Sunday, February 21, 2010

Burzum - Belus

Norway's most prestigious arsonist is out of jail and he's hit the ground running releasing his first metal album since 1996's Filosofem. While the motivations behind Belus' existence can (and will endlessly) be volleyed we have a pretty decent return to form. The overall sound leaves a bit to be desired. I liken it to something like Gorgoroth's "Destroyer" or something. Guitars recorded direct, drums buried beneath the guitars, etc, you know the drill. The riffing is really all over the place, its pretty clear that he spent some time playing guitar in jail but never actually got around to being good at it. Musically it's still somewhere between Mayhem's only good album "De Mysteriis Dom Sathanas" and Burzum's "Filosofem." You'd have to be a fool to hear this and not see that Euronymous' riffing style rubbed off on Varg as he planted a knife deep within his back 23 times. To me, Varg's strong point is his use of guitar harmony which really is a cornerstone of black metal and here he uses it as much as we are used to and to great effect. He has started using more complex riffing with a picking style more akin to death metal or tech-thrash type stuff, and I find it rather distracting. On the song "Sverddans" he uses it to beat a dead horse to death and its pretty drab and boring. There are other parts on the album where its pretty bothersome and redundant how incessantly he carries on with it but its not like he's trying to be Spiral Architect here.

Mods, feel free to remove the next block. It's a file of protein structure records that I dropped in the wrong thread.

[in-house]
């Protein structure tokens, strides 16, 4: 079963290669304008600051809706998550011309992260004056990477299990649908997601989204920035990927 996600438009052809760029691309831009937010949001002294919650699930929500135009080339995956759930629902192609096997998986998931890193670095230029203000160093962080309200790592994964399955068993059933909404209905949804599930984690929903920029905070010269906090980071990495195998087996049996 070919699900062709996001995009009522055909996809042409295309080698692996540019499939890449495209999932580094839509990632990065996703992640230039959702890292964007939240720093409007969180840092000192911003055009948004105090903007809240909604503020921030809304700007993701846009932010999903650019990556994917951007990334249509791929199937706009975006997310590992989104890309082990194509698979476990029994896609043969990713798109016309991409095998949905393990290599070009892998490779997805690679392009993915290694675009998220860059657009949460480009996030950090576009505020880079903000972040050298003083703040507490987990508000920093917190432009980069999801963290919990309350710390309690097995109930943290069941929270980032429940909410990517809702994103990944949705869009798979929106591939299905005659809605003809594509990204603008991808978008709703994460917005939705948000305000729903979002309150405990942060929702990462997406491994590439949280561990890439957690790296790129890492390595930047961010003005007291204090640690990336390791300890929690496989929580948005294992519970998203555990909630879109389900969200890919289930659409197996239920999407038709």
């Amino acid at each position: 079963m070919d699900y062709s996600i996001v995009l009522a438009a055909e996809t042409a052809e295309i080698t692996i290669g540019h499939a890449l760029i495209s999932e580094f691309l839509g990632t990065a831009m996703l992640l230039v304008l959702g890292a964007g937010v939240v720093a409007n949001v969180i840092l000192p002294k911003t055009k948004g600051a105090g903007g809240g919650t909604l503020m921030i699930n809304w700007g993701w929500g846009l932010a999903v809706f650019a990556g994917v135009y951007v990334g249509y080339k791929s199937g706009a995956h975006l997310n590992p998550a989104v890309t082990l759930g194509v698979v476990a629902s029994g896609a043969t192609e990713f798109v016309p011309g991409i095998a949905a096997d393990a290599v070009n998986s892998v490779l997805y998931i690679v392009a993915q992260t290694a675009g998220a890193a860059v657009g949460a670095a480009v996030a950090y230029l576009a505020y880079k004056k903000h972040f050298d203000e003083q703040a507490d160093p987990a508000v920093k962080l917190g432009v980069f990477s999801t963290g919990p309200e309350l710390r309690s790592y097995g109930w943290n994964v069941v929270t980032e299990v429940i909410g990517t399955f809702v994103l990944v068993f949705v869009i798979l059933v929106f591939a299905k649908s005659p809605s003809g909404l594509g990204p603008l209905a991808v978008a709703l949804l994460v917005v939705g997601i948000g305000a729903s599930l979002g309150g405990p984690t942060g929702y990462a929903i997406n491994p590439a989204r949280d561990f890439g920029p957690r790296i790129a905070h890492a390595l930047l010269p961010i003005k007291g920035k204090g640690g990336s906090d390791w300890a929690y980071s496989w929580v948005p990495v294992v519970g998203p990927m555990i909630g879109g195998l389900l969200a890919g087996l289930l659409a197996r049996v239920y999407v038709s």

Like the guitar work his drumming has improved a hair as well. His nothing flashy meat & potato chips approach on the former albums worked just fine, hes stepped it up a notch here to keep up with the times. It seems like it may just be a byproduct of whatever stupid ethos hes got rattling around in his head these days but it is significant and it does pair well with the 8% more intricate song writing and guitar work.

Atmospherically speaking I've always applauded Burzum for being able to muster that black metal sound that made him famous because he really is good at it, and with its prevalence here on Belus' it will make this a memorable album that stand out among what else is going on nowadays. Its relevance though I find dated and I feel sorta the same way I did about Beherit's come back album. I guess I could say i'm impressed by it and I'll be curious to hear what he comes up with until the next time he tries to take over the band of a mustached norwegian by stabbing him in the back.

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